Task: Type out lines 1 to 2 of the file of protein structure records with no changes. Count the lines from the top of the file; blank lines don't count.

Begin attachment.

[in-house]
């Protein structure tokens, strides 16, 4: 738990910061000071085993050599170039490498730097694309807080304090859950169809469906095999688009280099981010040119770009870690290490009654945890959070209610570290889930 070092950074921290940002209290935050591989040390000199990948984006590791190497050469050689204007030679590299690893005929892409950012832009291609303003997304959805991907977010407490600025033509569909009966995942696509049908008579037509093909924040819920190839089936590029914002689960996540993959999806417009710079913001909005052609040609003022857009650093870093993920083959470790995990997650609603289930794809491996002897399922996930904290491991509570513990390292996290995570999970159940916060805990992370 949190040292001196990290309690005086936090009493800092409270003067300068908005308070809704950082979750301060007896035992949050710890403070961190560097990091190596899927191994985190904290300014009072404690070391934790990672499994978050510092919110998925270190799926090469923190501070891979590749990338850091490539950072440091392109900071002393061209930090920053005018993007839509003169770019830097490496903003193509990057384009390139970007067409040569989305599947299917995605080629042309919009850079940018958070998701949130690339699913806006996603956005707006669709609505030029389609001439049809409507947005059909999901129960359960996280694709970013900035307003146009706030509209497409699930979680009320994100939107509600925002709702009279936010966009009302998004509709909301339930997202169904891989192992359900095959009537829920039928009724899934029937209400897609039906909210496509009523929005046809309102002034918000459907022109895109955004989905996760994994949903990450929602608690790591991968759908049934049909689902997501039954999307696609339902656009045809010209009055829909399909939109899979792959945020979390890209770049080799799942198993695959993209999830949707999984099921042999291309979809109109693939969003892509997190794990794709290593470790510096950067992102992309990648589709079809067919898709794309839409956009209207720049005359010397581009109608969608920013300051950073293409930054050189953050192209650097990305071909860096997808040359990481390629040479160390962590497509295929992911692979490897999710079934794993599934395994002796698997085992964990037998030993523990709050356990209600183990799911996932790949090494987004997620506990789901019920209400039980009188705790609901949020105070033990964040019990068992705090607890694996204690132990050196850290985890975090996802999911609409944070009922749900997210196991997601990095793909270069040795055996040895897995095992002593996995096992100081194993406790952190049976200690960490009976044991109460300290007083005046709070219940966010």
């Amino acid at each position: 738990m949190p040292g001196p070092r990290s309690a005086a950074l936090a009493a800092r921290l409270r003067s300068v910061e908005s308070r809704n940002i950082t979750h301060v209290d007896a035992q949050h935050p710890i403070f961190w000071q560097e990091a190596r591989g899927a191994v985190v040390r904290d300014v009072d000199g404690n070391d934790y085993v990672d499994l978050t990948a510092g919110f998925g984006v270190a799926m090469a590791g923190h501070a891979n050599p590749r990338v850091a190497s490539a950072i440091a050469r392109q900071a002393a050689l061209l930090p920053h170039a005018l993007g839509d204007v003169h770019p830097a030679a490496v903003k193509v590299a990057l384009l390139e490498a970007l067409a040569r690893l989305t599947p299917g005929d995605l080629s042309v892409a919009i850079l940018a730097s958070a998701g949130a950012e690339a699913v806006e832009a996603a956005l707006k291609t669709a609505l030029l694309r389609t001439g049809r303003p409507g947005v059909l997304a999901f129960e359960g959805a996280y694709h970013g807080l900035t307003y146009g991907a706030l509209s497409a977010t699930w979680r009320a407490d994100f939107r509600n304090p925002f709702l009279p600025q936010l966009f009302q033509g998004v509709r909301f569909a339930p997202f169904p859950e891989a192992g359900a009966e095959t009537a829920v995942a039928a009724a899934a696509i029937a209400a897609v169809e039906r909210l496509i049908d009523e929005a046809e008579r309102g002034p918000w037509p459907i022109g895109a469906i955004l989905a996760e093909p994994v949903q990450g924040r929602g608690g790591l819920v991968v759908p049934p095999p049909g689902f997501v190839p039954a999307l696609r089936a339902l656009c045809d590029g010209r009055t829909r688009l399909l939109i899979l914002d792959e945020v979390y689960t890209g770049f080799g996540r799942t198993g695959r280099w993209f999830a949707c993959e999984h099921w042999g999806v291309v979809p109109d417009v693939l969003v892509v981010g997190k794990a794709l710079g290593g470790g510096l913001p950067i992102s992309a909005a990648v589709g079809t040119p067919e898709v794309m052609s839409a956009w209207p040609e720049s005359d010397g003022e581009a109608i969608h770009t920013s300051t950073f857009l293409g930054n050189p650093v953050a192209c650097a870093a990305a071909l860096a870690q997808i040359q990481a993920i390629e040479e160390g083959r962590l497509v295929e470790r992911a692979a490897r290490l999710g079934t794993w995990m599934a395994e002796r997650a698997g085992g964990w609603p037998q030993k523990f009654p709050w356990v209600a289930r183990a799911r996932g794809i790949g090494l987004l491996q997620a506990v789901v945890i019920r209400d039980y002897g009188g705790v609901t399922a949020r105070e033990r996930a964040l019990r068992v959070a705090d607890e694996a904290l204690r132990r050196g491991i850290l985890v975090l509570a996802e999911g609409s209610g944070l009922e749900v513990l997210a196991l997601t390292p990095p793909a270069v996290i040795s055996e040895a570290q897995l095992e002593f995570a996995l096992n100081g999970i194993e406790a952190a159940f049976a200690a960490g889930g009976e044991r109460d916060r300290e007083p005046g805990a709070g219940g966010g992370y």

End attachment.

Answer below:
[in-house]
């Protein structure tokens, strides 16, 4: 738990910061000071085993050599170039490498730097694309807080304090859950169809469906095999688009280099981010040119770009870690290490009654945890959070209610570290889930 070092950074921290940002209290935050591989040390000199990948984006590791190497050469050689204007030679590299690893005929892409950012832009291609303003997304959805991907977010407490600025033509569909009966995942696509049908008579037509093909924040819920190839089936590029914002689960996540993959999806417009710079913001909005052609040609003022857009650093870093993920083959470790995990997650609603289930794809491996002897399922996930904290491991509570513990390292996290995570999970159940916060805990992370 949190040292001196990290309690005086936090009493800092409270003067300068908005308070809704950082979750301060007896035992949050710890403070961190560097990091190596899927191994985190904290300014009072404690070391934790990672499994978050510092919110998925270190799926090469923190501070891979590749990338850091490539950072440091392109900071002393061209930090920053005018993007839509003169770019830097490496903003193509990057384009390139970007067409040569989305599947299917995605080629042309919009850079940018958070998701949130690339699913806006996603956005707006669709609505030029389609001439049809409507947005059909999901129960359960996280694709970013900035307003146009706030509209497409699930979680009320994100939107509600925002709702009279936010966009009302998004509709909301339930997202169904891989192992359900095959009537829920039928009724899934029937209400897609039906909210496509009523929005046809309102002034918000459907022109895109955004989905996760994994949903990450929602608690790591991968759908049934049909689902997501039954999307696609339902656009045809010209009055829909399909939109899979792959945020979390890209770049080799799942198993695959993209999830949707999984099921042999291309979809109109693939969003892509997190794990794709290593470790510096950067992102992309990648589709079809067919898709794309839409956009209207720049005359010397581009109608969608920013300051950073293409930054050189953050192209650097990305071909860096997808040359990481390629040479160390962590497509295929992911692979490897999710079934794993599934395994002796698997085992964990037998030993523990709050356990209600183990799911996932790949090494987004997620506990789901019920209400039980009188705790609901949020105070033990964040019990068992705090607890694996204690132990050196850290985890975090996802999911609409944070009922749900997210196991997601990095793909270069040795055996040895897995095992002593996995096992100081194993406790952190049976200690960490009976044991109460300290007083005046709070219940966010």